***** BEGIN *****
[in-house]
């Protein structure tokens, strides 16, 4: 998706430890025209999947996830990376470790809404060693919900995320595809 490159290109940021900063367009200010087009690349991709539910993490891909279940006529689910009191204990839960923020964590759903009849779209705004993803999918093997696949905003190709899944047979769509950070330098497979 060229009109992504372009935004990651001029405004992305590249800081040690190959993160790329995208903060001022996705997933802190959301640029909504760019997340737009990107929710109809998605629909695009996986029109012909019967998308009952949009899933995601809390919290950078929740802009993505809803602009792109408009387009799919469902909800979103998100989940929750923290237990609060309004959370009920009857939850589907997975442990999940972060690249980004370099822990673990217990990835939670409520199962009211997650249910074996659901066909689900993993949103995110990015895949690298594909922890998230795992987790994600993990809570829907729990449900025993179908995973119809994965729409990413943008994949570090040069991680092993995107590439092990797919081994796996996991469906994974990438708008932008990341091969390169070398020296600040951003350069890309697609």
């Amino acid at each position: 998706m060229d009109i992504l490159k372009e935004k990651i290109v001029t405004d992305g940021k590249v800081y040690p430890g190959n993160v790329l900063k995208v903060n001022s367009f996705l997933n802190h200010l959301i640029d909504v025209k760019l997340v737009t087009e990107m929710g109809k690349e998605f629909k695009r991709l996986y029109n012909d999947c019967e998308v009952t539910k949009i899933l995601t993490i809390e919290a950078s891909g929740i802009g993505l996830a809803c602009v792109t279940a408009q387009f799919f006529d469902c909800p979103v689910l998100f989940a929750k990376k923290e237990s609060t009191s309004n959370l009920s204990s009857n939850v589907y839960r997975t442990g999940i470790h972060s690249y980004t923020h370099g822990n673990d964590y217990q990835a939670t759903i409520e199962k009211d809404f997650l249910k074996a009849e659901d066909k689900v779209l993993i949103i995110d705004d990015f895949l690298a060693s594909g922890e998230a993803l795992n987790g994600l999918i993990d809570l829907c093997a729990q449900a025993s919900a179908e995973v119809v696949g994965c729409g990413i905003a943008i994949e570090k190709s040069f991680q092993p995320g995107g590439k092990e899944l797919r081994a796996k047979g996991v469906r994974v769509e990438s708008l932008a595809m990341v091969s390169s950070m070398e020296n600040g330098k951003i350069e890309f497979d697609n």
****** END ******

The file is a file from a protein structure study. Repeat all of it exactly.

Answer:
[in-house]
């Protein structure tokens, strides 16, 4: 998706430890025209999947996830990376470790809404060693919900995320595809 490159290109940021900063367009200010087009690349991709539910993490891909279940006529689910009191204990839960923020964590759903009849779209705004993803999918093997696949905003190709899944047979769509950070330098497979 060229009109992504372009935004990651001029405004992305590249800081040690190959993160790329995208903060001022996705997933802190959301640029909504760019997340737009990107929710109809998605629909695009996986029109012909019967998308009952949009899933995601809390919290950078929740802009993505809803602009792109408009387009799919469902909800979103998100989940929750923290237990609060309004959370009920009857939850589907997975442990999940972060690249980004370099822990673990217990990835939670409520199962009211997650249910074996659901066909689900993993949103995110990015895949690298594909922890998230795992987790994600993990809570829907729990449900025993179908995973119809994965729409990413943008994949570090040069991680092993995107590439092990797919081994796996996991469906994974990438708008932008990341091969390169070398020296600040951003350069890309697609």
């Amino acid at each position: 998706m060229d009109i992504l490159k372009e935004k990651i290109v001029t405004d992305g940021k590249v800081y040690p430890g190959n993160v790329l900063k995208v903060n001022s367009f996705l997933n802190h200010l959301i640029d909504v025209k760019l997340v737009t087009e990107m929710g109809k690349e998605f629909k695009r991709l996986y029109n012909d999947c019967e998308v009952t539910k949009i899933l995601t993490i809390e919290a950078s891909g929740i802009g993505l996830a809803c602009v792109t279940a408009q387009f799919f006529d469902c909800p979103v689910l998100f989940a929750k990376k923290e237990s609060t009191s309004n959370l009920s204990s009857n939850v589907y839960r997975t442990g999940i470790h972060s690249y980004t923020h370099g822990n673990d964590y217990q990835a939670t759903i409520e199962k009211d809404f997650l249910k074996a009849e659901d066909k689900v779209l993993i949103i995110d705004d990015f895949l690298a060693s594909g922890e998230a993803l795992n987790g994600l999918i993990d809570l829907c093997a729990q449900a025993s919900a179908e995973v119809v696949g994965c729409g990413i905003a943008i994949e570090k190709s040069f991680q092993p995320g995107g590439k092990e899944l797919r081994a796996k047979g996991v469906r994974v769509e990438s708008l932008a595809m990341v091969s390169s950070m070398e020296n600040g330098k951003i350069e890309f497979d697609n």